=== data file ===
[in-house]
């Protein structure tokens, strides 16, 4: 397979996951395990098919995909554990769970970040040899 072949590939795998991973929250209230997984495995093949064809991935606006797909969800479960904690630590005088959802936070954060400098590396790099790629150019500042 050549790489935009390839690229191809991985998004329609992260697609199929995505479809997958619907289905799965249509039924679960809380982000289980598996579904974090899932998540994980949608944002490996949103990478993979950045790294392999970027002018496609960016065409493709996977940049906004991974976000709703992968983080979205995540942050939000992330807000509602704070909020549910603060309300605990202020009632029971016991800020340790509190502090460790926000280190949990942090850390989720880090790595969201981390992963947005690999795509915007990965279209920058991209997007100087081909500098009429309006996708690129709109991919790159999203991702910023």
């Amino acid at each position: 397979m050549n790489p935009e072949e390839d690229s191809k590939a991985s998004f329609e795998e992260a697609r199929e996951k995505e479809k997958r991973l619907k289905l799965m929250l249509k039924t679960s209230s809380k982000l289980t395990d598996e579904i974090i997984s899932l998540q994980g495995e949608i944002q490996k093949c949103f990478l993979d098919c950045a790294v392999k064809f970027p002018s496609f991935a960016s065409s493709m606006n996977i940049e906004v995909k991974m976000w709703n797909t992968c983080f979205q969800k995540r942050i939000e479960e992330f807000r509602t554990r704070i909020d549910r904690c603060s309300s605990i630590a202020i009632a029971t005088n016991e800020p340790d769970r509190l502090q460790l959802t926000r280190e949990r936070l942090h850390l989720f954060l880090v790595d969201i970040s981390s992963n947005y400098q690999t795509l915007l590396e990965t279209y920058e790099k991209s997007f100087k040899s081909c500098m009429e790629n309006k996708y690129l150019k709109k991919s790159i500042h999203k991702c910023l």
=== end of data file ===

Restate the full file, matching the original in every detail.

[in-house]
């Protein structure tokens, strides 16, 4: 397979996951395990098919995909554990769970970040040899 072949590939795998991973929250209230997984495995093949064809991935606006797909969800479960904690630590005088959802936070954060400098590396790099790629150019500042 050549790489935009390839690229191809991985998004329609992260697609199929995505479809997958619907289905799965249509039924679960809380982000289980598996579904974090899932998540994980949608944002490996949103990478993979950045790294392999970027002018496609960016065409493709996977940049906004991974976000709703992968983080979205995540942050939000992330807000509602704070909020549910603060309300605990202020009632029971016991800020340790509190502090460790926000280190949990942090850390989720880090790595969201981390992963947005690999795509915007990965279209920058991209997007100087081909500098009429309006996708690129709109991919790159999203991702910023």
């Amino acid at each position: 397979m050549n790489p935009e072949e390839d690229s191809k590939a991985s998004f329609e795998e992260a697609r199929e996951k995505e479809k997958r991973l619907k289905l799965m929250l249509k039924t679960s209230s809380k982000l289980t395990d598996e579904i974090i997984s899932l998540q994980g495995e949608i944002q490996k093949c949103f990478l993979d098919c950045a790294v392999k064809f970027p002018s496609f991935a960016s065409s493709m606006n996977i940049e906004v995909k991974m976000w709703n797909t992968c983080f979205q969800k995540r942050i939000e479960e992330f807000r509602t554990r704070i909020d549910r904690c603060s309300s605990i630590a202020i009632a029971t005088n016991e800020p340790d769970r509190l502090q460790l959802t926000r280190e949990r936070l942090h850390l989720f954060l880090v790595d969201i970040s981390s992963n947005y400098q690999t795509l915007l590396e990965t279209y920058e790099k991209s997007f100087k040899s081909c500098m009429e790629n309006k996708y690129l150019k709109k991919s790159i500042h999203k991702c910023l």